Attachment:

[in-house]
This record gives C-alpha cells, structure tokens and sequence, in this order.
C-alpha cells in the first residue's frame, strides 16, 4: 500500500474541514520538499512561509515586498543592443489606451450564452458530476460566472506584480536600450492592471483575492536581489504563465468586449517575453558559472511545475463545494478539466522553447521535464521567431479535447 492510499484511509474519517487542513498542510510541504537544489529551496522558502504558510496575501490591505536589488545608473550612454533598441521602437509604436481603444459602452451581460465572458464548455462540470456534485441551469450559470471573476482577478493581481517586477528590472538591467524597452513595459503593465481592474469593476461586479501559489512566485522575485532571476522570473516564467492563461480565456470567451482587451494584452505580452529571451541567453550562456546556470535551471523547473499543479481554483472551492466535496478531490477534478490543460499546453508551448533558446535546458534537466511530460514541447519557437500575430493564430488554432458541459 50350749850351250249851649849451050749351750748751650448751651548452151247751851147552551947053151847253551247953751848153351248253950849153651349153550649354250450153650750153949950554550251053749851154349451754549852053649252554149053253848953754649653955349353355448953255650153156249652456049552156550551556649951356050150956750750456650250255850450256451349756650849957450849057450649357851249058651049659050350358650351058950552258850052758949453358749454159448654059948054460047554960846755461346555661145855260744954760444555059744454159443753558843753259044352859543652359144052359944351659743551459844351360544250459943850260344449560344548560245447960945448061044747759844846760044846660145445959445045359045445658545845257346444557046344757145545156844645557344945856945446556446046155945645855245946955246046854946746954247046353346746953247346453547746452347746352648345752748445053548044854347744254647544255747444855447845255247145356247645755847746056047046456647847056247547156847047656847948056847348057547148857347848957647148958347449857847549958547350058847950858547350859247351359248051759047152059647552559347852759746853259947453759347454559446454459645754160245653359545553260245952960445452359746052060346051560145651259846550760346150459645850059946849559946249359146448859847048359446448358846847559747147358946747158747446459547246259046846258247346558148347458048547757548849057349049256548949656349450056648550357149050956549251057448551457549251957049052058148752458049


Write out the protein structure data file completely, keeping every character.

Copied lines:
[in-house]
This record gives C-alpha cells, structure tokens and sequence, in this order.
C-alpha cells in the first residue's frame, strides 16, 4: 500500500474541514520538499512561509515586498543592443489606451450564452458530476460566472506584480536600450492592471483575492536581489504563465468586449517575453558559472511545475463545494478539466522553447521535464521567431479535447 492510499484511509474519517487542513498542510510541504537544489529551496522558502504558510496575501490591505536589488545608473550612454533598441521602437509604436481603444459602452451581460465572458464548455462540470456534485441551469450559470471573476482577478493581481517586477528590472538591467524597452513595459503593465481592474469593476461586479501559489512566485522575485532571476522570473516564467492563461480565456470567451482587451494584452505580452529571451541567453550562456546556470535551471523547473499543479481554483472551492466535496478531490477534478490543460499546453508551448533558446535546458534537466511530460514541447519557437500575430493564430488554432458541459 50350749850351250249851649849451050749351750748751650448751651548452151247751851147552551947053151847253551247953751848153351248253950849153651349153550649354250450153650750153949950554550251053749851154349451754549852053649252554149053253848953754649653955349353355448953255650153156249652456049552156550551556649951356050150956750750456650250255850450256451349756650849957450849057450649357851249058651049659050350358650351058950552258850052758949453358749454159448654059948054460047554960846755461346555661145855260744954760444555059744454159443753558843753259044352859543652359144052359944351659743551459844351360544250459943850260344449560344548560245447960945448061044747759844846760044846660145445959445045359045445658545845257346444557046344757145545156844645557344945856945446556446046155945645855245946955246046854946746954247046353346746953247346453547746452347746352648345752748445053548044854347744254647544255747444855447845255247145356247645755847746056047046456647847056247547156847047656847948056847348057547148857347848957647148958347449857847549958547350058847950858547350859247351359248051759047152059647552559347852759746853259947453759347454559446454459645754160245653359545553260245952960445452359746052060346051560145651259846550760346150459645850059946849559946249359146448859847048359446448358846847559747147358946747158747446459547246259046846258247346558148347458048547757548849057349049256548949656349450056648550357149050956549251057448551457549251957049052058148752458049